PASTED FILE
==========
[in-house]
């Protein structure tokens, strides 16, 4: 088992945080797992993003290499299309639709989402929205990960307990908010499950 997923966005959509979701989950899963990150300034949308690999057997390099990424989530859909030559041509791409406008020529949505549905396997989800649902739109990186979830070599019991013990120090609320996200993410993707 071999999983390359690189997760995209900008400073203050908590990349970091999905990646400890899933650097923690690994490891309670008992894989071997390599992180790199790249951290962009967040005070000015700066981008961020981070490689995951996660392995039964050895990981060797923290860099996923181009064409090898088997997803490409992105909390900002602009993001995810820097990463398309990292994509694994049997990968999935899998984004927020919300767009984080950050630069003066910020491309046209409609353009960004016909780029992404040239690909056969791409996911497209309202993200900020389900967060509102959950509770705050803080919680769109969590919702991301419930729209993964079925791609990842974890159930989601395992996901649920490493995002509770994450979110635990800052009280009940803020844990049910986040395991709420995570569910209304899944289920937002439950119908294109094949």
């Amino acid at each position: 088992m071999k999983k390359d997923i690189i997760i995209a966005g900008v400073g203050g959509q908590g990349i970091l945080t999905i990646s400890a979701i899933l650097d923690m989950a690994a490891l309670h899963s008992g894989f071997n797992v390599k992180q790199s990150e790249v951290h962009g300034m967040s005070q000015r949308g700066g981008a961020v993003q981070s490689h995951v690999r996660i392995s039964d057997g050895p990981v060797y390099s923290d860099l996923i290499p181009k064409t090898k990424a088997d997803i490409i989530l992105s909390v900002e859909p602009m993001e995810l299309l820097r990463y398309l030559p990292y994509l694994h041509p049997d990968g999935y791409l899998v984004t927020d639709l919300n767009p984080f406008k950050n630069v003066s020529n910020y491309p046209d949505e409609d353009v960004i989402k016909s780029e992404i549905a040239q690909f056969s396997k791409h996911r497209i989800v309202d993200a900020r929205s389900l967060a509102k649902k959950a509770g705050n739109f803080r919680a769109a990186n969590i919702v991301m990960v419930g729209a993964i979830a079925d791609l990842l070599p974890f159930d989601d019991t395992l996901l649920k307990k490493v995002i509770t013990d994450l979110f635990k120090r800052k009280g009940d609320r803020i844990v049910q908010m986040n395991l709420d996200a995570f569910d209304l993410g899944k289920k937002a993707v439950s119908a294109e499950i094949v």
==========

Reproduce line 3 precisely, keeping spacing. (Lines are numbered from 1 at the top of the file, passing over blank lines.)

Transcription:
């Amino acid at each position: 088992m071999k999983k390359d997923i690189i997760i995209a966005g900008v400073g203050g959509q908590g990349i970091l945080t999905i990646s400890a979701i899933l650097d923690m989950a690994a490891l309670h899963s008992g894989f071997n797992v390599k992180q790199s990150e790249v951290h962009g300034m967040s005070q000015r949308g700066g981008a961020v993003q981070s490689h995951v690999r996660i392995s039964d057997g050895p990981v060797y390099s923290d860099l996923i290499p181009k064409t090898k990424a088997d997803i490409i989530l992105s909390v900002e859909p602009m993001e995810l299309l820097r990463y398309l030559p990292y994509l694994h041509p049997d990968g999935y791409l899998v984004t927020d639709l919300n767009p984080f406008k950050n630069v003066s020529n910020y491309p046209d949505e409609d353009v960004i989402k016909s780029e992404i549905a040239q690909f056969s396997k791409h996911r497209i989800v309202d993200a900020r929205s389900l967060a509102k649902k959950a509770g705050n739109f803080r919680a769109a990186n969590i919702v991301m990960v419930g729209a993964i979830a079925d791609l990842l070599p974890f159930d989601d019991t395992l996901l649920k307990k490493v995002i509770t013990d994450l979110f635990k120090r800052k009280g009940d609320r803020i844990v049910q908010m986040n395991l709420d996200a995570f569910d209304l993410g899944k289920k937002a993707v439950s119908a294109e499950i094949v």